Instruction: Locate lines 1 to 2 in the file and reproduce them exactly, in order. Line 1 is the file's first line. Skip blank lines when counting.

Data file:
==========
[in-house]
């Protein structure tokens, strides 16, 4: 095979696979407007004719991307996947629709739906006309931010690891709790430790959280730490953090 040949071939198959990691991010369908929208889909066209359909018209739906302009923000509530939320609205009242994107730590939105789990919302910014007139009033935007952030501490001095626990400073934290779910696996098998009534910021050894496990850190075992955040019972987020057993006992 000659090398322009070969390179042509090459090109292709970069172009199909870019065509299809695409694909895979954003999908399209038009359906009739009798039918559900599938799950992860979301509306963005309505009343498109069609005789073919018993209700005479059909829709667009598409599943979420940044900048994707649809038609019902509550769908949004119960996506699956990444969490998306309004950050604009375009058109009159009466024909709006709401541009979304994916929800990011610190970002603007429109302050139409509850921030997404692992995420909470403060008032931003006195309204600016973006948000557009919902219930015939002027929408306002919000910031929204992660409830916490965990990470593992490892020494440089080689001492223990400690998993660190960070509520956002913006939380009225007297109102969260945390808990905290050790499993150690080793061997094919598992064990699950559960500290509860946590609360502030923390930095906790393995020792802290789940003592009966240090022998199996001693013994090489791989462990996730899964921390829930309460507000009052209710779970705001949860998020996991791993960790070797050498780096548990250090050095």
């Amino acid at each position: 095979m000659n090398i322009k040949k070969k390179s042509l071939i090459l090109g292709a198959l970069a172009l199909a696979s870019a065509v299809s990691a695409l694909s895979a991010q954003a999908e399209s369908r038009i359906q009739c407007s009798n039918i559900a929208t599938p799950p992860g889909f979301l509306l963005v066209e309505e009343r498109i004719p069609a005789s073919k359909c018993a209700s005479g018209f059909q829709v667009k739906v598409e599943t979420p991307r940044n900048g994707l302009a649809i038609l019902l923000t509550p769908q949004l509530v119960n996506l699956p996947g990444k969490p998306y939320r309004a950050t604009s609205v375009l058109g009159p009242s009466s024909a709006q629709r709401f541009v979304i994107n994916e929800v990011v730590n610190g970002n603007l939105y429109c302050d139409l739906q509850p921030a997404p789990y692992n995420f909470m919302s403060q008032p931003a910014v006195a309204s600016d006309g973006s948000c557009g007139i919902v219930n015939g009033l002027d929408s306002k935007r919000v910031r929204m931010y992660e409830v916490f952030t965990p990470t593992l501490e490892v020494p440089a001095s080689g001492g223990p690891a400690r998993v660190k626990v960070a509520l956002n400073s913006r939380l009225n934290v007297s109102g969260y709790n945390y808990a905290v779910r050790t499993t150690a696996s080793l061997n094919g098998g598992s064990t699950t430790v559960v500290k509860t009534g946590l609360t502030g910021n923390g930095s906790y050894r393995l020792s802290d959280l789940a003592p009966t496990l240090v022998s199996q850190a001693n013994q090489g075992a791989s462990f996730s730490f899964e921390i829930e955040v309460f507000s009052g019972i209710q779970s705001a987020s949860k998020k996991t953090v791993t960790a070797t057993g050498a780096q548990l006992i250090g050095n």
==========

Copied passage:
[in-house]
């Protein structure tokens, strides 16, 4: 095979696979407007004719991307996947629709739906006309931010690891709790430790959280730490953090 040949071939198959990691991010369908929208889909066209359909018209739906302009923000509530939320609205009242994107730590939105789990919302910014007139009033935007952030501490001095626990400073934290779910696996098998009534910021050894496990850190075992955040019972987020057993006992 000659090398322009070969390179042509090459090109292709970069172009199909870019065509299809695409694909895979954003999908399209038009359906009739009798039918559900599938799950992860979301509306963005309505009343498109069609005789073919018993209700005479059909829709667009598409599943979420940044900048994707649809038609019902509550769908949004119960996506699956990444969490998306309004950050604009375009058109009159009466024909709006709401541009979304994916929800990011610190970002603007429109302050139409509850921030997404692992995420909470403060008032931003006195309204600016973006948000557009919902219930015939002027929408306002919000910031929204992660409830916490965990990470593992490892020494440089080689001492223990400690998993660190960070509520956002913006939380009225007297109102969260945390808990905290050790499993150690080793061997094919598992064990699950559960500290509860946590609360502030923390930095906790393995020792802290789940003592009966240090022998199996001693013994090489791989462990996730899964921390829930309460507000009052209710779970705001949860998020996991791993960790070797050498780096548990250090050095």